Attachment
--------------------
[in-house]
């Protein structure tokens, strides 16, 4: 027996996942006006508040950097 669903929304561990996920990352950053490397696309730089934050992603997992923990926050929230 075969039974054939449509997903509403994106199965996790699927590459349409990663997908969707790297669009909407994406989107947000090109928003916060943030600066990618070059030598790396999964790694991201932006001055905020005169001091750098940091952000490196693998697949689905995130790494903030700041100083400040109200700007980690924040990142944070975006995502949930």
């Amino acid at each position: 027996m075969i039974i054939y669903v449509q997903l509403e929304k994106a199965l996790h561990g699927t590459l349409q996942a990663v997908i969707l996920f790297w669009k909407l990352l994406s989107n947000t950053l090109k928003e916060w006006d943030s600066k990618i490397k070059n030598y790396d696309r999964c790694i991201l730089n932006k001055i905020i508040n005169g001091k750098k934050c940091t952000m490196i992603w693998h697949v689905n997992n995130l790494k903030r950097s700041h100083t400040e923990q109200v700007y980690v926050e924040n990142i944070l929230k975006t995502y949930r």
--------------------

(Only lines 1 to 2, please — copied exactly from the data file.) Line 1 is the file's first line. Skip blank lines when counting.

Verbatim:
[in-house]
């Protein structure tokens, strides 16, 4: 027996996942006006508040950097 669903929304561990996920990352950053490397696309730089934050992603997992923990926050929230 075969039974054939449509997903509403994106199965996790699927590459349409990663997908969707790297669009909407994406989107947000090109928003916060943030600066990618070059030598790396999964790694991201932006001055905020005169001091750098940091952000490196693998697949689905995130790494903030700041100083400040109200700007980690924040990142944070975006995502949930």